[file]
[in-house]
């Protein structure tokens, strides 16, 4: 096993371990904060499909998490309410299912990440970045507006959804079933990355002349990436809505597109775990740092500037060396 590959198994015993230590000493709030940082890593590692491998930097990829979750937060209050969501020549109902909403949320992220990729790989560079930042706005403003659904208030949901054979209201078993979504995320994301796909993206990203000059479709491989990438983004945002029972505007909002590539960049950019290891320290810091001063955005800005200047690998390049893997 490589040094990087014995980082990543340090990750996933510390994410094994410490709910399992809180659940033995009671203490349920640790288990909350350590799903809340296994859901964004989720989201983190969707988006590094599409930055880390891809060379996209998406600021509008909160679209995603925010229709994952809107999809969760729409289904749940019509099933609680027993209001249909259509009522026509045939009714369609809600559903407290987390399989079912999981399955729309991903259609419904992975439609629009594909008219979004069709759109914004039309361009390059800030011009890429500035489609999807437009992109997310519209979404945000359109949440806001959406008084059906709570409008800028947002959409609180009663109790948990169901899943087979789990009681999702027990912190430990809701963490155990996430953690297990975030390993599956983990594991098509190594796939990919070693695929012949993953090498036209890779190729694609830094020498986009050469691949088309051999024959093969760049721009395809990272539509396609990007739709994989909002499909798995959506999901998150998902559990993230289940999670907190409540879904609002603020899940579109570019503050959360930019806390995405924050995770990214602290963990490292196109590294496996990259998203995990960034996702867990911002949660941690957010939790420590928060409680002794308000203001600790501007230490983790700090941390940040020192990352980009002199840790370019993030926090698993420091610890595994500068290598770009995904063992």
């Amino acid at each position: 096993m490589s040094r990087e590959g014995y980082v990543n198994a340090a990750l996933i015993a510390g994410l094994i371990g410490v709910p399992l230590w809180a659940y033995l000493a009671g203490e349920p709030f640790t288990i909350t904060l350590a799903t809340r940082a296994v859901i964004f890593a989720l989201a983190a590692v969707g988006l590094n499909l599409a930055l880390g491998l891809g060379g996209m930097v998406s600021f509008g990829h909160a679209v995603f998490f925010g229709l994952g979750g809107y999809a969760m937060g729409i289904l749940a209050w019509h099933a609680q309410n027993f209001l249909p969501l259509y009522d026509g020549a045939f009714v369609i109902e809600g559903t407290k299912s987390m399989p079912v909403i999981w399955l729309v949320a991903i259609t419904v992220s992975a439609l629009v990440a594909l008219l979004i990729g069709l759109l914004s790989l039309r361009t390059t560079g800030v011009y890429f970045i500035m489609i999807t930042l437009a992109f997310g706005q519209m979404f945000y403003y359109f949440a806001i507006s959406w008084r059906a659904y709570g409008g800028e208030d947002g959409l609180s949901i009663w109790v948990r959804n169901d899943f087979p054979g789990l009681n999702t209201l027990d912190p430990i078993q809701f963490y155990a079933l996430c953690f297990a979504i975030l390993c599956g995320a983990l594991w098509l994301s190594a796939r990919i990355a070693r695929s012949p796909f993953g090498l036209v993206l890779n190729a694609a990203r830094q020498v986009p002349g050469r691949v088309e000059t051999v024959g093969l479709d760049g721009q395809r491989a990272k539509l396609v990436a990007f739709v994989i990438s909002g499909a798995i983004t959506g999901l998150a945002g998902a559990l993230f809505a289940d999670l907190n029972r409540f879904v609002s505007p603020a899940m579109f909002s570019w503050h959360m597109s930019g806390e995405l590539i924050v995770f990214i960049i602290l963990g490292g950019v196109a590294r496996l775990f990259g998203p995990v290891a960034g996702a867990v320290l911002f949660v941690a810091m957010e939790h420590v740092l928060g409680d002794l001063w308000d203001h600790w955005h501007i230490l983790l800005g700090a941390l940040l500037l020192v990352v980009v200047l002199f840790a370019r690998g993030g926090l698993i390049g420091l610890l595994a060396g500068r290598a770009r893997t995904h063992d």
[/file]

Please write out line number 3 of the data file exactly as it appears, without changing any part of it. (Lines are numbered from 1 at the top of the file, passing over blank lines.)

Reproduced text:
């Amino acid at each position: 096993m490589s040094r990087e590959g014995y980082v990543n198994a340090a990750l996933i015993a510390g994410l094994i371990g410490v709910p399992l230590w809180a659940y033995l000493a009671g203490e349920p709030f640790t288990i909350t904060l350590a799903t809340r940082a296994v859901i964004f890593a989720l989201a983190a590692v969707g988006l590094n499909l599409a930055l880390g491998l891809g060379g996209m930097v998406s600021f509008g990829h909160a679209v995603f998490f925010g229709l994952g979750g809107y999809a969760m937060g729409i289904l749940a209050w019509h099933a609680q309410n027993f209001l249909p969501l259509y009522d026509g020549a045939f009714v369609i109902e809600g559903t407290k299912s987390m399989p079912v909403i999981w399955l729309v949320a991903i259609t419904v992220s992975a439609l629009v990440a594909l008219l979004i990729g069709l759109l914004s790989l039309r361009t390059t560079g800030v011009y890429f970045i500035m489609i999807t930042l437009a992109f997310g706005q519209m979404f945000y403003y359109f949440a806001i507006s959406w008084r059906a659904y709570g409008g800028e208030d947002g959409l609180s949901i009663w109790v948990r959804n169901d899943f087979p054979g789990l009681n999702t209201l027990d912190p430990i078993q809701f963490y155990a079933l996430c953690f297990a979504i975030l390993c599956g995320a983990l594991w098509l994301s190594a796939r990919i990355a070693r695929s012949p796909f993953g090498l036209v993206l890779n190729a694609a990203r830094q020498v986009p002349g050469r691949v088309e000059t051999v024959g093969l479709d760049g721009q395809r491989a990272k539509l396609v990436a990007f739709v994989i990438s909002g499909a798995i983004t959506g999901l998150a945002g998902a559990l993230f809505a289940d999670l907190n029972r409540f879904v609002s505007p603020a899940m579109f909002s570019w503050h959360m597109s930019g806390e995405l590539i924050v995770f990214i960049i602290l963990g490292g950019v196109a590294r496996l775990f990259g998203p995990v290891a960034g996702a867990v320290l911002f949660v941690a810091m957010e939790h420590v740092l928060g409680d002794l001063w308000d203001h600790w955005h501007i230490l983790l800005g700090a941390l940040l500037l020192v990352v980009v200047l002199f840790a370019r690998g993030g926090l698993i390049g420091l610890l595994a060396g500068r290598a770009r893997t995904h063992d």